“I owned horses for 20 years until divorce happened,” the reader said, asking me to write about it. “I think they are the only thing that kept me sane and leaving them was the hardest thing I have ever done.”
The reader said it was literally a matter of life or death. I believe her because isn’t that what it would take? Do you raise your voice with brassy bravado to say you would keep your horse no matter what? Well, bless you for the luck of your vantage point. May your life be a straight flat road.
It isn’t always as dramatic as a hostile divorce. An ordinary divorce is challenging enough. Lots of us take a short detour even earlier and we only see how far we’ve wandered in hindsight. We step away from horses to go to college. Maybe we join the military and have a gypsy life, never in one place long enough. Along the way, we fall in love and have a baby thinking it won’t change a thing, and then one or two more brilliant, beautiful children, and a decade has run past. Lots of us live in town and would need to board our horses, which ends up being practically a second mortgage payment. As if that first mortgage payment was easy, but we have a plan for an eventual horse, even as the distance grows.
Some of us are blessed with a career we are passionate about but it requires long hours and a few years to establish ourselves. We take the strength and focus that we learned from horses into our work, maneuvering our way over obstacles, and keeping our eyes on the horizon. We are aware of the personal price we pay, but like a good workhorse, we get the job done because we know the satisfaction that comes with making a difference. There is a price to be paid for birthing any dream.
Sometimes the separation happens later in life when, at a certain age, the impracticality catches up with us. Horses have always had an edge of danger, but people depend on us now. Horses carry the burden of our lost youth but we won’t let go. Then it’s our turn to care for our parents or maybe it’s our own health that needs our attention. Some of us were born loving horses but never even had a chance as a kid and now the dream of a pony is just a small splinter that got under our skin but we never managed to pull it out. Now there is a hard lump of callus, a rock of pain and hope just under the skin, as true as a scar but without the initial injury.
We are no more in control of our lives than we can defy gravity. Maybe the hold horses have on us is that temporary possibility of flight.
Horse-crazy girls all start with the same plan. We know we’ll have horses forever. We’ll never give them up. Then life happens and we take detours, we build lives and we help others. We are indispensable in the world for all the best reasons, but we might get bucked off horse ownership along the way, no matter how hard we fight it. What then?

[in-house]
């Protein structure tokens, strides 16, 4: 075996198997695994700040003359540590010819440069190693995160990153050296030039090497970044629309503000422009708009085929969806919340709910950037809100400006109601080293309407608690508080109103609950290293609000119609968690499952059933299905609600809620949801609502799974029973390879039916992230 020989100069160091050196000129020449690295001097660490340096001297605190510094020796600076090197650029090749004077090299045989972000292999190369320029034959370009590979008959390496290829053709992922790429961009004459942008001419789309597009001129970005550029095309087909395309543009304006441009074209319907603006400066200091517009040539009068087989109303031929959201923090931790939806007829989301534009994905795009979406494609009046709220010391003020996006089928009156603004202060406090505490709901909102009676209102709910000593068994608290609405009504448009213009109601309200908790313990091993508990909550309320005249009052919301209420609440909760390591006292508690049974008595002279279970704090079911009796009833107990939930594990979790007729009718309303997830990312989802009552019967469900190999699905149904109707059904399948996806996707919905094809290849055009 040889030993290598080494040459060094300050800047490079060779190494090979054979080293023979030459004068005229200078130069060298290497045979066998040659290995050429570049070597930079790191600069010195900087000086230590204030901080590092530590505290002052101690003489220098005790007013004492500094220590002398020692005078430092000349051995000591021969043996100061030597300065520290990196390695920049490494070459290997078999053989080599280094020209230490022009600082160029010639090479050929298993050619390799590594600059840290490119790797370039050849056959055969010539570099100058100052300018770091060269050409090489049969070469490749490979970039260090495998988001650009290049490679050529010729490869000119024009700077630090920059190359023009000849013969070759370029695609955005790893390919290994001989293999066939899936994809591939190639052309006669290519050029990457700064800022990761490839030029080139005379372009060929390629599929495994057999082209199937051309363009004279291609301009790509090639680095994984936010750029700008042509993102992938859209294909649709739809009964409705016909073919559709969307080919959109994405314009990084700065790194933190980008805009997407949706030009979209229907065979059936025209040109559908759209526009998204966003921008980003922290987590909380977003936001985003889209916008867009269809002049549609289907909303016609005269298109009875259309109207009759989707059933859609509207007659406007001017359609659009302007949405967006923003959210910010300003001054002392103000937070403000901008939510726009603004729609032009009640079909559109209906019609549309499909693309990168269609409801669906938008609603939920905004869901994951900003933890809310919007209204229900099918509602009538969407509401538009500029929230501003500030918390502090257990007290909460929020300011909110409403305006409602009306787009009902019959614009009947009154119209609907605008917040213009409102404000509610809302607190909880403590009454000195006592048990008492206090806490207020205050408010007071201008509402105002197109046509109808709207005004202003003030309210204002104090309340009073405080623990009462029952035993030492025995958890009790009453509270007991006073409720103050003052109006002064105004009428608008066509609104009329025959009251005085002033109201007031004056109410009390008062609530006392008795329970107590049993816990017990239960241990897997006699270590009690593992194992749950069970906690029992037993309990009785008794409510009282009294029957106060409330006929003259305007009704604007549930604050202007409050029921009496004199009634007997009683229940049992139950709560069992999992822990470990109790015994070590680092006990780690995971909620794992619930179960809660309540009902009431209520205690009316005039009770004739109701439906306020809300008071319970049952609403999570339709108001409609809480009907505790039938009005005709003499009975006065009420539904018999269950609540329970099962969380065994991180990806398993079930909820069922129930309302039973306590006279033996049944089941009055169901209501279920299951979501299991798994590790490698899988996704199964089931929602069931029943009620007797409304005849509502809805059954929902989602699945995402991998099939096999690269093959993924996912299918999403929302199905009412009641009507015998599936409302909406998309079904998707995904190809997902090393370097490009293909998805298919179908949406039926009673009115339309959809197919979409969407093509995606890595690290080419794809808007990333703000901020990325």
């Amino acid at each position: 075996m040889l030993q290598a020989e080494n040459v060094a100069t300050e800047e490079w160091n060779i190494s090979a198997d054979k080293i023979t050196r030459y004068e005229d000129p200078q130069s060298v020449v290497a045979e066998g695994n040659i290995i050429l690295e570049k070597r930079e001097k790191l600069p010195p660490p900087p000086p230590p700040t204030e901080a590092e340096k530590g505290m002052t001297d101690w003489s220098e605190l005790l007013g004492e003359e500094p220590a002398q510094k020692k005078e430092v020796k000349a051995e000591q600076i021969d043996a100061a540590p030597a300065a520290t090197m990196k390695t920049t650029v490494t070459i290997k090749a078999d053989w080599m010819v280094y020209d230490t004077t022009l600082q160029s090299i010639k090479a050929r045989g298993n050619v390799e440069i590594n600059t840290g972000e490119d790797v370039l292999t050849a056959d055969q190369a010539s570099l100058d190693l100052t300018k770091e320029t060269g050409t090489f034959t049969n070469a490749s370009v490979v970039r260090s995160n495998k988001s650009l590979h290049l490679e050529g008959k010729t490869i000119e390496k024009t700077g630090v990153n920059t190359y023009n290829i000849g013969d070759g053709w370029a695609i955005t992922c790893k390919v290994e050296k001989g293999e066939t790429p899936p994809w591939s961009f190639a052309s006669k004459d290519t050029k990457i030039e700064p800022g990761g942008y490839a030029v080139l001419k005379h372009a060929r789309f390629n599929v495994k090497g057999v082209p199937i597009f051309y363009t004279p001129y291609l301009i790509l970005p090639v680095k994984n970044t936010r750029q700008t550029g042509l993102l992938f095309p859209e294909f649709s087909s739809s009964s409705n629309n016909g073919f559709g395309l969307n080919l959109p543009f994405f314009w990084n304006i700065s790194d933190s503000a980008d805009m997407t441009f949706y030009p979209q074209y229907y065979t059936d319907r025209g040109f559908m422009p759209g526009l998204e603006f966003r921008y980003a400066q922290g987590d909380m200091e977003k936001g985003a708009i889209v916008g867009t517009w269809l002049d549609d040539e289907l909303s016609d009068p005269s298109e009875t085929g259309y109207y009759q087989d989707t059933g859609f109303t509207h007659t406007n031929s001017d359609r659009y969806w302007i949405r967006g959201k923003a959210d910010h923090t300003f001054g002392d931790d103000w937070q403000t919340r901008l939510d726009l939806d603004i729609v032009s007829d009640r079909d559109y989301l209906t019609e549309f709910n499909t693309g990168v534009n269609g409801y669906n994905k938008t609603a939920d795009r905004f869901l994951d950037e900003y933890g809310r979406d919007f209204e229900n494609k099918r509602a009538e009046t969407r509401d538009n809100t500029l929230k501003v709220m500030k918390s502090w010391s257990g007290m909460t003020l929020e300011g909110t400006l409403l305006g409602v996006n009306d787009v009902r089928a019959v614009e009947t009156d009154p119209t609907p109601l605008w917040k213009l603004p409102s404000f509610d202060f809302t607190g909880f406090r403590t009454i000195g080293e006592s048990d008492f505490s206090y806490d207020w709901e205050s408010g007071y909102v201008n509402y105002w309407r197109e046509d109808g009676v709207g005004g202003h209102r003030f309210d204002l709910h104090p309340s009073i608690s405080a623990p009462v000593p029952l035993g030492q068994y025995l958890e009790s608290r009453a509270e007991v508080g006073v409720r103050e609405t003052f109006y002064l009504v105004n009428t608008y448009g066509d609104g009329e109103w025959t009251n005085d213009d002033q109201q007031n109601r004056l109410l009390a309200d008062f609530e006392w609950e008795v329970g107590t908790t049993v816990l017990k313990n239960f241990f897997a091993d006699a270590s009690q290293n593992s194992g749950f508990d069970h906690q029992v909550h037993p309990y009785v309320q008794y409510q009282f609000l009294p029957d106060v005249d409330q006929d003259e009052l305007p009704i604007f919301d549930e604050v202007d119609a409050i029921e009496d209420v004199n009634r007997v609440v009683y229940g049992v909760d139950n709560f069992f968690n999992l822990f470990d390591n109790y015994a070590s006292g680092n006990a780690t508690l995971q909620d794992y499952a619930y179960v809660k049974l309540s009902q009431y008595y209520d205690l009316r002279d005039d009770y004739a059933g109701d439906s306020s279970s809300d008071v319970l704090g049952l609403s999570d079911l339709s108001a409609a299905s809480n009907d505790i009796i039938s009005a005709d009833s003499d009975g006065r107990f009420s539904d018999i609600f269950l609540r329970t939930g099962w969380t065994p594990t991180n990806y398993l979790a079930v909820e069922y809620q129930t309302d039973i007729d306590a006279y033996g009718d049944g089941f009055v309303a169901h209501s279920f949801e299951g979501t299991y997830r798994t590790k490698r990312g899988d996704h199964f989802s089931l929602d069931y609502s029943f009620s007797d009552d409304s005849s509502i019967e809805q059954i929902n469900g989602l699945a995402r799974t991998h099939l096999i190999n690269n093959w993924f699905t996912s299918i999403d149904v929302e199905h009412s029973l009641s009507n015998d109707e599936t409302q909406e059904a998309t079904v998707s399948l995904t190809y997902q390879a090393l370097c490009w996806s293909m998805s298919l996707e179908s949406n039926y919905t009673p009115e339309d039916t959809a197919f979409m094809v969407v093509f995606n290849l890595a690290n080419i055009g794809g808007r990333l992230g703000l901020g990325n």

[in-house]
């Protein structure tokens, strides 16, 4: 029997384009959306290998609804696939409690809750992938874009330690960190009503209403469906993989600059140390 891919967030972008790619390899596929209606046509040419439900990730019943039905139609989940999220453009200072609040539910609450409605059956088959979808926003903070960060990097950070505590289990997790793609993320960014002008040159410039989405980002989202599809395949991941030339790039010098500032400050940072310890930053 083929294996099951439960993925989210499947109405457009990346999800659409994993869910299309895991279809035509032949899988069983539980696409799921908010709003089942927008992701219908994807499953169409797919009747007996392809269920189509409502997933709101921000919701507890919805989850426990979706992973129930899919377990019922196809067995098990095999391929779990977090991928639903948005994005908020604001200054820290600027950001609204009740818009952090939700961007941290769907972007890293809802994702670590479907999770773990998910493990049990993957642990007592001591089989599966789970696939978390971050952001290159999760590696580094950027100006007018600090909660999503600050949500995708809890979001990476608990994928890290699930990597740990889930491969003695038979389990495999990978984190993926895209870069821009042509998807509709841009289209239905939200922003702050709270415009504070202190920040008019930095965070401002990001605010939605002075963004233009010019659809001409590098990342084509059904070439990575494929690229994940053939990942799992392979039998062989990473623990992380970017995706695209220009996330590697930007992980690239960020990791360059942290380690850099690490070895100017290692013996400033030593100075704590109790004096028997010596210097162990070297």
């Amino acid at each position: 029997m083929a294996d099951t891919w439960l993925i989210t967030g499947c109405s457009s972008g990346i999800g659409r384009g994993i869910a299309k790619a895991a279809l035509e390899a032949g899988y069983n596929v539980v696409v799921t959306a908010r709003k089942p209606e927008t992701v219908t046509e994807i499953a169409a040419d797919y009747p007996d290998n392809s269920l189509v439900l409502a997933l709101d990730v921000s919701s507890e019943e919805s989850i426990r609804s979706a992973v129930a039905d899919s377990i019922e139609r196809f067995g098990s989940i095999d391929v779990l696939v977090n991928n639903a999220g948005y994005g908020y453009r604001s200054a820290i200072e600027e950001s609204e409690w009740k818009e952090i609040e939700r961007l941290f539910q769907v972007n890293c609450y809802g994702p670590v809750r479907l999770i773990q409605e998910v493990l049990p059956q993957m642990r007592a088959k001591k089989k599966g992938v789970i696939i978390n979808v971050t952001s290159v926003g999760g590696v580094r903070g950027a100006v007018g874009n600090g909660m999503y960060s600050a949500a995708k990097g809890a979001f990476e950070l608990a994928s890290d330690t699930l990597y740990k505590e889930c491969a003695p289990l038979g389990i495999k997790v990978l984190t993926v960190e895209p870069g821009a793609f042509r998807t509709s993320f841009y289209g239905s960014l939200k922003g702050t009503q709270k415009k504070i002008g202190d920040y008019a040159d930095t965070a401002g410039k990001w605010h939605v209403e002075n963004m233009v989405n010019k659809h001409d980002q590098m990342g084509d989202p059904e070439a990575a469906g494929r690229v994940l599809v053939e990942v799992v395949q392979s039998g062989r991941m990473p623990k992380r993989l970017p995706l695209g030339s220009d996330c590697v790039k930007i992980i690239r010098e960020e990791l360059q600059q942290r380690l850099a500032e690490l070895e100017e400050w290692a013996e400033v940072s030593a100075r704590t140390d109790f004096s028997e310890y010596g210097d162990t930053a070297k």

It takes a while to figure out that pain is equal to how much we cared, and then we’re grateful in a bittersweet way for the gaping hole in our hearts that lets pain wash through us. We’re tougher than most, so when the wound starts to heal, we tear the scab off. We look at old photos. We slow the car while passing horse pastures, and if it’s spring and foals are landing, we just pull off the road entirely and let the pain and love wash over in equal measure. We can’t do this alone, so we take in a couple of elderly stinky rescue dogs and a one-eyed cat who’s a mouser. They sleep next to us on the couch while we watch the same horse movies we’ve watched a hundred times, bleary-eyed and hungover for days after. Sometimes late at night, slouched in a hoodie with a glass of whiskey, we ride the internet, looking at videos of competitions and horses for sale. There is sweetness that horses exist in this world, whether we own them or not.
We tell ourselves it’s better to have loved and lost, loved and never had a horse at all, than to give up that sharp rock of a dream. After all, the dream of a ride and a memory of one reside in the same place, remarkably close at hand, and on the hard days, you can close your eyes and feel yourself be carried through. Some obstacles are jumped and some, we must outrun. We are born predators but still prey to the experiences of life. We’re only human in the end, but the addiction to a notion of freedom, first borrowed from horses, has become our own. We can stop being victims of what we lack and rise to gallop at the sun. Our gaits might be arthritic or ungainly, with scars that are visible and scars that still cut deep inside, but we are also invincible.
Some of us find a way to circle back and find horses at another time in our lives and some don’t. Either way, there comes a time we understand that not having a horse doesn’t stop us from being a horseperson at all, a reality is as freeing as a gravity-defying gallop on the beach.
There is a call to arms, disguised as an adage, that when you get bucked off a horse, you climb right back on. It isn’t about punishing a terrified horse or showing some caricature of woeful dominance. It’s about the bigger picture in life; it means we aren’t quitters. We get back up because we’re strong enough to believe in second chances.
[The Back in the Saddle, a Comeback Conversation course is starting in a week in our Barn School. It’s for humans getting back to horses, horses coming back from time off or rescue, or anyone looking to start over in an affirmative way.]
Anna Blake for Relaxed & Forward
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Affirmative training is the fine art of saying yes.